Decisive evidence for the existence of acausal combinations of events has been furnished, with adequate scientific safeguards, only very recently, mainly through the experiments of J. B. Rhine and his fellow-workers, 2)↓ who have not, however, recognized the far-reaching conclusions that must be drawn from their findings. Up to the present no critical argument that cannot be refuted has been brought against these experiments. The experiment consists, in principle, in an experimenter turning up, one after another, a series of numbered cards bearing simple geometrical patterns. At the same time the subject, separated by a screen from the experimenter, is given the task of guessing the signs as they are turned up. A pack of twenty-five cards is used, each five of which carry the same sign. Five cards are marked with a star, five with a square, five with a circle, five with wavy lines, and five with a cross. The experimenter naturally does not know the order in which the pack is arranged, nor has the subject any opportunity of seeing the cards. Many of the experiments were negative, since the result did not exceed the probability of five chance hits. In the case of certain subjects, however, some results were distinctly above probability. The first series of experiments consisted in each subject trying to guess the cards 800 times. The average result showed 6.5 hits for 25 cards, which is 1.5 more than the chance probability of 5 hits. The probability of there being a chance deviation of 1.5 from the number 5 works out at 1 : 250,000. This proportion shows that the probability of a chance deviation is not exactly high, since it is to be expected only once in 250,000 cases. The results vary according to the specific gift of the individual subject. One young man, who in numerous experiments scored an average of 10 hits for every 25 cards (double the probable number), once guessed all 25 cards correctly, which gives a probability of 1 : 298,023,223,876,953,125. The possibility of the pack being shuffled in some arbitrary way is guarded against by an apparatus which shuffles the cards automatically, independently of the experimenter.  Continua a leggere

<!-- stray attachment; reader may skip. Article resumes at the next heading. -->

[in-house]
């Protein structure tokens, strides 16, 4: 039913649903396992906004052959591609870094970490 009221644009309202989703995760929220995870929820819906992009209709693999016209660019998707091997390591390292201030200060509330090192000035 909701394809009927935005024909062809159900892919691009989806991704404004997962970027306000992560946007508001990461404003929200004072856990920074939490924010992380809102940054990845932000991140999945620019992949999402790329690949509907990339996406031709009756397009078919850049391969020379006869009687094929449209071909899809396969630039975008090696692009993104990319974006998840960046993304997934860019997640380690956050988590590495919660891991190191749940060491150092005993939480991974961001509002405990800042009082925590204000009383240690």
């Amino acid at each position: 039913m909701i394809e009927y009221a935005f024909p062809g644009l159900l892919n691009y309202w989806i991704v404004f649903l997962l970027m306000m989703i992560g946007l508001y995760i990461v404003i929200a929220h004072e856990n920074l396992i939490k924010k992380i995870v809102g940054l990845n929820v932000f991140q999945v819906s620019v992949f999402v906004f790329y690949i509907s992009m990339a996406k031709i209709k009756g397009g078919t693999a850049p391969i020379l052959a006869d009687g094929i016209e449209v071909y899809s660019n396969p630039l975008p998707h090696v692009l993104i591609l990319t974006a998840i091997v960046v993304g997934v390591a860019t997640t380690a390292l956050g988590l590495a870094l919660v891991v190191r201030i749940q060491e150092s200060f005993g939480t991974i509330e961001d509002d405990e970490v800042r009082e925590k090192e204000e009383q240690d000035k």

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1. Der Zufall: Eine Vorform des Schicksals.